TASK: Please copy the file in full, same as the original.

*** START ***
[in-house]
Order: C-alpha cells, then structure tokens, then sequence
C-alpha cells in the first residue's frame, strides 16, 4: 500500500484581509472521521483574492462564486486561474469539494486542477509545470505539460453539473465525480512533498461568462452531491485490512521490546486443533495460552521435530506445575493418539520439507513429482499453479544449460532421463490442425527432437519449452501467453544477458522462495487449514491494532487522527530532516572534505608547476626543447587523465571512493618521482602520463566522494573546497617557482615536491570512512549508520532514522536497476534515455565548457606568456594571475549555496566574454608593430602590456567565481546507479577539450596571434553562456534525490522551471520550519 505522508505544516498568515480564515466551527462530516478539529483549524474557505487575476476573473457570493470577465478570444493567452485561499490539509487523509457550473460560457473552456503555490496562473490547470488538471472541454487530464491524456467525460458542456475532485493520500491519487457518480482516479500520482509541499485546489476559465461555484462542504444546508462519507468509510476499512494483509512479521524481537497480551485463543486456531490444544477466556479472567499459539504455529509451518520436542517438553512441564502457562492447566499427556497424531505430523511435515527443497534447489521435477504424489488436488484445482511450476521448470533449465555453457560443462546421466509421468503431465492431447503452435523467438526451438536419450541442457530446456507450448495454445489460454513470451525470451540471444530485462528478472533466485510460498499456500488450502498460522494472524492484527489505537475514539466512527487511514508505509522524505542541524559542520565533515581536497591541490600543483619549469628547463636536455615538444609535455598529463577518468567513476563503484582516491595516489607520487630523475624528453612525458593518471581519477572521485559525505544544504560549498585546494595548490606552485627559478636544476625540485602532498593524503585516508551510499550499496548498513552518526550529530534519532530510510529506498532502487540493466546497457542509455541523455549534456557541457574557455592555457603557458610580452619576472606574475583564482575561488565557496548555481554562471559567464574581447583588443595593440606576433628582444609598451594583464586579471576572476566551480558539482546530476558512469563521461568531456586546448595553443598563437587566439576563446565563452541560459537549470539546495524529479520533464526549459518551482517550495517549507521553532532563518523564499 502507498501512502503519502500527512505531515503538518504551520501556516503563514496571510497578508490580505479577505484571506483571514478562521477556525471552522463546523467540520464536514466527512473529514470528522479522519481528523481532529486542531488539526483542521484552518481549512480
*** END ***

[in-house]
Order: C-alpha cells, then structure tokens, then sequence
C-alpha cells in the first residue's frame, strides 16, 4: 500500500484581509472521521483574492462564486486561474469539494486542477509545470505539460453539473465525480512533498461568462452531491485490512521490546486443533495460552521435530506445575493418539520439507513429482499453479544449460532421463490442425527432437519449452501467453544477458522462495487449514491494532487522527530532516572534505608547476626543447587523465571512493618521482602520463566522494573546497617557482615536491570512512549508520532514522536497476534515455565548457606568456594571475549555496566574454608593430602590456567565481546507479577539450596571434553562456534525490522551471520550519 505522508505544516498568515480564515466551527462530516478539529483549524474557505487575476476573473457570493470577465478570444493567452485561499490539509487523509457550473460560457473552456503555490496562473490547470488538471472541454487530464491524456467525460458542456475532485493520500491519487457518480482516479500520482509541499485546489476559465461555484462542504444546508462519507468509510476499512494483509512479521524481537497480551485463543486456531490444544477466556479472567499459539504455529509451518520436542517438553512441564502457562492447566499427556497424531505430523511435515527443497534447489521435477504424489488436488484445482511450476521448470533449465555453457560443462546421466509421468503431465492431447503452435523467438526451438536419450541442457530446456507450448495454445489460454513470451525470451540471444530485462528478472533466485510460498499456500488450502498460522494472524492484527489505537475514539466512527487511514508505509522524505542541524559542520565533515581536497591541490600543483619549469628547463636536455615538444609535455598529463577518468567513476563503484582516491595516489607520487630523475624528453612525458593518471581519477572521485559525505544544504560549498585546494595548490606552485627559478636544476625540485602532498593524503585516508551510499550499496548498513552518526550529530534519532530510510529506498532502487540493466546497457542509455541523455549534456557541457574557455592555457603557458610580452619576472606574475583564482575561488565557496548555481554562471559567464574581447583588443595593440606576433628582444609598451594583464586579471576572476566551480558539482546530476558512469563521461568531456586546448595553443598563437587566439576563446565563452541560459537549470539546495524529479520533464526549459518551482517550495517549507521553532532563518523564499 502507498501512502503519502500527512505531515503538518504551520501556516503563514496571510497578508490580505479577505484571506483571514478562521477556525471552522463546523467540520464536514466527512473529514470528522479522519481528523481532529486542531488539526483542521484552518481549512480